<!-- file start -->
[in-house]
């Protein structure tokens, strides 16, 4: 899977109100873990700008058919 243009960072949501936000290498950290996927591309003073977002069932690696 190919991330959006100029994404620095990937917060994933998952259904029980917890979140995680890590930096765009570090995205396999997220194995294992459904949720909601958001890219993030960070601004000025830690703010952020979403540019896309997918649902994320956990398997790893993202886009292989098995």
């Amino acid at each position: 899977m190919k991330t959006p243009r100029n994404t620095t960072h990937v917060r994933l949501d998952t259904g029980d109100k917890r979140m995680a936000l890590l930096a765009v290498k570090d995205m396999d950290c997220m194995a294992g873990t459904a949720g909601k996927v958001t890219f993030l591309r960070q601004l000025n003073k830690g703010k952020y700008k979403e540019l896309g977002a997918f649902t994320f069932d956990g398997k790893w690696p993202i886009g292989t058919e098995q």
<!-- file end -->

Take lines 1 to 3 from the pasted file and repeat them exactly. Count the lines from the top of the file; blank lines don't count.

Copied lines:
[in-house]
């Protein structure tokens, strides 16, 4: 899977109100873990700008058919 243009960072949501936000290498950290996927591309003073977002069932690696 190919991330959006100029994404620095990937917060994933998952259904029980917890979140995680890590930096765009570090995205396999997220194995294992459904949720909601958001890219993030960070601004000025830690703010952020979403540019896309997918649902994320956990398997790893993202886009292989098995």
């Amino acid at each position: 899977m190919k991330t959006p243009r100029n994404t620095t960072h990937v917060r994933l949501d998952t259904g029980d109100k917890r979140m995680a936000l890590l930096a765009v290498k570090d995205m396999d950290c997220m194995a294992g873990t459904a949720g909601k996927v958001t890219f993030l591309r960070q601004l000025n003073k830690g703010k952020y700008k979403e540019l896309g977002a997918f649902t994320f069932d956990g398997k790893w690696p993202i886009g292989t058919e098995q």